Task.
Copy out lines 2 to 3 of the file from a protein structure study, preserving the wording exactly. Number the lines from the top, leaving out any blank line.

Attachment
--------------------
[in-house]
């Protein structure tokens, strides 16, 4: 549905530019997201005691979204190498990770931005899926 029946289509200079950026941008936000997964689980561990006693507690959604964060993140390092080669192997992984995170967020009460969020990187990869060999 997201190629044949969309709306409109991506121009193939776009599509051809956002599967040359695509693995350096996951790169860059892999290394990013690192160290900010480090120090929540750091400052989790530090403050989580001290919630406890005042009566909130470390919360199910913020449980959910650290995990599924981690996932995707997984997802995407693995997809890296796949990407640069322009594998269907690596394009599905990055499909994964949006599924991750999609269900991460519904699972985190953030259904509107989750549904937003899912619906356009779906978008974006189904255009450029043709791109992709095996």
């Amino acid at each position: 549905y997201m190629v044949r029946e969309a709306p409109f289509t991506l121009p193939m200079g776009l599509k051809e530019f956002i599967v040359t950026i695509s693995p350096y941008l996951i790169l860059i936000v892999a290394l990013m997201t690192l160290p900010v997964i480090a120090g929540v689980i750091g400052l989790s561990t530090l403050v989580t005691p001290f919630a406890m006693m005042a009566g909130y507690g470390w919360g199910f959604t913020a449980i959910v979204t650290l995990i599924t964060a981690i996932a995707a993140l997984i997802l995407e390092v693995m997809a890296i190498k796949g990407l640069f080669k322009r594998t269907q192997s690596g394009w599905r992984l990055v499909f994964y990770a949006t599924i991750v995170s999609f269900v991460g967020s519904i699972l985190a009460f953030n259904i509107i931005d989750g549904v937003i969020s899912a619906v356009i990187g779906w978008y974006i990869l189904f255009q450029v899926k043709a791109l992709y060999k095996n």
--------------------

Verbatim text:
């Protein structure tokens, strides 16, 4: 549905530019997201005691979204190498990770931005899926 029946289509200079950026941008936000997964689980561990006693507690959604964060993140390092080669192997992984995170967020009460969020990187990869060999 997201190629044949969309709306409109991506121009193939776009599509051809956002599967040359695509693995350096996951790169860059892999290394990013690192160290900010480090120090929540750091400052989790530090403050989580001290919630406890005042009566909130470390919360199910913020449980959910650290995990599924981690996932995707997984997802995407693995997809890296796949990407640069322009594998269907690596394009599905990055499909994964949006599924991750999609269900991460519904699972985190953030259904509107989750549904937003899912619906356009779906978008974006189904255009450029043709791109992709095996």
């Amino acid at each position: 549905y997201m190629v044949r029946e969309a709306p409109f289509t991506l121009p193939m200079g776009l599509k051809e530019f956002i599967v040359t950026i695509s693995p350096y941008l996951i790169l860059i936000v892999a290394l990013m997201t690192l160290p900010v997964i480090a120090g929540v689980i750091g400052l989790s561990t530090l403050v989580t005691p001290f919630a406890m006693m005042a009566g909130y507690g470390w919360g199910f959604t913020a449980i959910v979204t650290l995990i599924t964060a981690i996932a995707a993140l997984i997802l995407e390092v693995m997809a890296i190498k796949g990407l640069f080669k322009r594998t269907q192997s690596g394009w599905r992984l990055v499909f994964y990770a949006t599924i991750v995170s999609f269900v991460g967020s519904i699972l985190a009460f953030n259904i509107i931005d989750g549904v937003i969020s899912a619906v356009i990187g779906w978008y974006i990869l189904f255009q450029v899926k043709a791109l992709y060999k095996n």